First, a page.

Jamal Murray would not have been a starting point guard for Canadians at this event, but given the expectations that the Canadian basketball program has for their young star, they wanted him on the roster to gain as much experience as possible. But doing so would have meant that he would have to miss nearly three weeks at the start of his first semester on campus.

It’s a similar situation to the one that Karl-Anthony Towns dealt with prior to enrolling at Kentucky last season. If Murray had gone with the Canadian team to the FIBA Americas event, he would have had to enroll at Kentucky at the end of the first semester, which is the middle of December.

Report: Canada Basketball, Kentucky in contact over potential Jamal Murray eligibility situation

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The upcoming FIBA Americas Championship, held in Mexico City from Aug. 31-Sept. 12, could result in Canada clinching a berth in the 2016 Olympic Games. Kentucky freshman Jamal Murray is currently in camp with the team trying out and it’s looking like he could make the team as the backup point guard, according to a report from TSN’s Josh Lewenburg.

While Toronto Raptors point guard Cory Joseph will be the starting lineup for Canada this summer, Murray has come on strong in recent months, first with a dominating performance at the Nike Hoop Summit in April and most recently, leading Canada to a silver medal at the Pan American Games in Toronto three weeks ago. That has put Canada in a position where they would like the 18-year-old Murray to compete with them through the middle of September, which cuts into his early class time at Kentucky. The fall semester begins on Aug. 26.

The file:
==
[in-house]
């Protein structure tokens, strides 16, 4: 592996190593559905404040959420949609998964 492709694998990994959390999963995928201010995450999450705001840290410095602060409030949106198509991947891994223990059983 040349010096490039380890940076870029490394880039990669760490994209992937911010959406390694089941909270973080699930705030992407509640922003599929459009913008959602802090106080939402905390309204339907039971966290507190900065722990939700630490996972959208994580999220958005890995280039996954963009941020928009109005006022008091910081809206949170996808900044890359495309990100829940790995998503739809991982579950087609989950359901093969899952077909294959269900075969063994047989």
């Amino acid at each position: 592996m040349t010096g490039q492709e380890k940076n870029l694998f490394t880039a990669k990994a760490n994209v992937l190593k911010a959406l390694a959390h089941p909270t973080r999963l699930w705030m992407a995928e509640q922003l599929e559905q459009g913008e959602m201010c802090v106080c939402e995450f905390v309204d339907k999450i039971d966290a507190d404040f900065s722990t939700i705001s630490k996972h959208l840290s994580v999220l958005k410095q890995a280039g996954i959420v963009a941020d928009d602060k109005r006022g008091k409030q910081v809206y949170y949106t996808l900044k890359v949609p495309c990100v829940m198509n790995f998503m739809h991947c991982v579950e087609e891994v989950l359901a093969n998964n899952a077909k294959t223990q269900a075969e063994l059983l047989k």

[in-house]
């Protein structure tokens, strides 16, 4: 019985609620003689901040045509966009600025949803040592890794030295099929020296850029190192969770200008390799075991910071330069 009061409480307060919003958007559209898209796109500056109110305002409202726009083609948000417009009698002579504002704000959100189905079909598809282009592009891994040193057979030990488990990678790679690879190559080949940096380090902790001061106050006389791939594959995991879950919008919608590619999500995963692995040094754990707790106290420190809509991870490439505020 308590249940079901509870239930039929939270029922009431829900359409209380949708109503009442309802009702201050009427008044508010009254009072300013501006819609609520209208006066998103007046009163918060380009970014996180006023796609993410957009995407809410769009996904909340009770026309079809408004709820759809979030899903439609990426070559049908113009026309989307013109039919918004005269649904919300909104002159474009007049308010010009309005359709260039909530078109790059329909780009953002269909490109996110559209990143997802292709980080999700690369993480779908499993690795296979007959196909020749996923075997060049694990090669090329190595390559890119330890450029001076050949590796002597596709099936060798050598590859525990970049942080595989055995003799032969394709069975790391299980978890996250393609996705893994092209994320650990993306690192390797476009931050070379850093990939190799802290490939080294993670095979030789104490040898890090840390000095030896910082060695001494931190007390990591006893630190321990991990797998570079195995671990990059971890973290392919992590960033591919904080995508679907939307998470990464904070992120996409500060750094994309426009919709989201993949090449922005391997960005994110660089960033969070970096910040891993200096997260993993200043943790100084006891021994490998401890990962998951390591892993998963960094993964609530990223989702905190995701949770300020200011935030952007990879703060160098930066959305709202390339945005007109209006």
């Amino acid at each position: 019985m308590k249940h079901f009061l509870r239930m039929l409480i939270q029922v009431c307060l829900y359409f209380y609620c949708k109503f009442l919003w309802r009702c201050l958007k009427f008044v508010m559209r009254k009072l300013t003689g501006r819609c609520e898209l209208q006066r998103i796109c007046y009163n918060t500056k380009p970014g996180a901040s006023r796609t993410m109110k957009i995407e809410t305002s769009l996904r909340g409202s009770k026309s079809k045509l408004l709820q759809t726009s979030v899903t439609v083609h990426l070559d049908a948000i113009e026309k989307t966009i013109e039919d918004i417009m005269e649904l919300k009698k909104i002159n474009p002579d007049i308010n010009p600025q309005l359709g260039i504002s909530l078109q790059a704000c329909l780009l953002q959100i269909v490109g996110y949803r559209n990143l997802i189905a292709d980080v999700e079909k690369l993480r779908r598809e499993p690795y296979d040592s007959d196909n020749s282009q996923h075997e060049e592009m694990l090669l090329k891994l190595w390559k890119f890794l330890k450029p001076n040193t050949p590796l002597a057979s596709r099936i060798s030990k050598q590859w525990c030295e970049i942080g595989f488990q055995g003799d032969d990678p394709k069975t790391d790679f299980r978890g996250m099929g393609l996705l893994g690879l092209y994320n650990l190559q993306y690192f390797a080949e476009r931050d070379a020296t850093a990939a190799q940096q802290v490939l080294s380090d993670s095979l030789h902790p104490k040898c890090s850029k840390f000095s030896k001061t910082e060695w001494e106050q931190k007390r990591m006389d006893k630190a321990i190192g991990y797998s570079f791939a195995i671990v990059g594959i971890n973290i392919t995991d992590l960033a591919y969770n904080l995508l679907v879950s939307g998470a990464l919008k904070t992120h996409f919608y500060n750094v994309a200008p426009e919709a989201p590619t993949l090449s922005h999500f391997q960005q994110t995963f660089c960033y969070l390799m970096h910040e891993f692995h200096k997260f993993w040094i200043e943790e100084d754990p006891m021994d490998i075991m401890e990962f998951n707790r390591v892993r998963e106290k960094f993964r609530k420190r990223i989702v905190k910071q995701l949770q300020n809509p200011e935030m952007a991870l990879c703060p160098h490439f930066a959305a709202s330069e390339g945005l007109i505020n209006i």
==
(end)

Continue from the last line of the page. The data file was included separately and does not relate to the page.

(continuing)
Missing early classes could put Murray’s eligibility in limbo and Canadian Basketball officials have been in contact with Kentucky head coach John Calipari about the matter.

From Lewenburg’s report:

At one point, the idea of Murray breaking camp over some more experienced players at his position seemed like a stretch but after blossoming in a key role for that silver medal-winning team, they would love to have him in Mexico. However, with Kentucky’s first semester scheduled to begin before the tournament opens, his availability remains uncertain. Triano, Steve Nash and Canada Basketball officials are in contact with famed Kentucky coach John Calipari and the NCAA daily, hoping to work something out that would allow Murray to participate in the qualifier. Regardless, they’re happy to have him with the team for workouts this week as he continues to learn and develop.

This wouldn’t have seemed like an issue a couple of months ago, but credit Murray for elevating his play enough to compete for the senior national team. With a lot of young talent on its national team, led by recent Kansas wing Andrew Wiggins, Canada Basketball could be putting a nice core together and they obviously see Murray as a future part of that team.